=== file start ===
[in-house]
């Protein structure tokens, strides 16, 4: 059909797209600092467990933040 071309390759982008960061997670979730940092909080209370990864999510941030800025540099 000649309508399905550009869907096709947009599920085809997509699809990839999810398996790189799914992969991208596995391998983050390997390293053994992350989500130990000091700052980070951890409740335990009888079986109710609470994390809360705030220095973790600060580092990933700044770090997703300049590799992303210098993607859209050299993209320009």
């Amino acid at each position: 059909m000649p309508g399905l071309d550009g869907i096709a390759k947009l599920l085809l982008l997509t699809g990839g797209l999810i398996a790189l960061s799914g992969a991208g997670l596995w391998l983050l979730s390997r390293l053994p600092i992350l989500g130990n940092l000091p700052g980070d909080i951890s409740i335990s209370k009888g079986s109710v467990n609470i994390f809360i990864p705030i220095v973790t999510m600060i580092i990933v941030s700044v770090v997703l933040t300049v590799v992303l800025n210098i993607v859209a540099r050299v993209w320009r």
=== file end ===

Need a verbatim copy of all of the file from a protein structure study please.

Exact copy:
[in-house]
């Protein structure tokens, strides 16, 4: 059909797209600092467990933040 071309390759982008960061997670979730940092909080209370990864999510941030800025540099 000649309508399905550009869907096709947009599920085809997509699809990839999810398996790189799914992969991208596995391998983050390997390293053994992350989500130990000091700052980070951890409740335990009888079986109710609470994390809360705030220095973790600060580092990933700044770090997703300049590799992303210098993607859209050299993209320009």
């Amino acid at each position: 059909m000649p309508g399905l071309d550009g869907i096709a390759k947009l599920l085809l982008l997509t699809g990839g797209l999810i398996a790189l960061s799914g992969a991208g997670l596995w391998l983050l979730s390997r390293l053994p600092i992350l989500g130990n940092l000091p700052g980070d909080i951890s409740i335990s209370k009888g079986s109710v467990n609470i994390f809360i990864p705030i220095v973790t999510m600060i580092i990933v941030s700044v770090v997703l933040t300049v590799v992303l800025n210098i993607v859209a540099r050299v993209w320009r």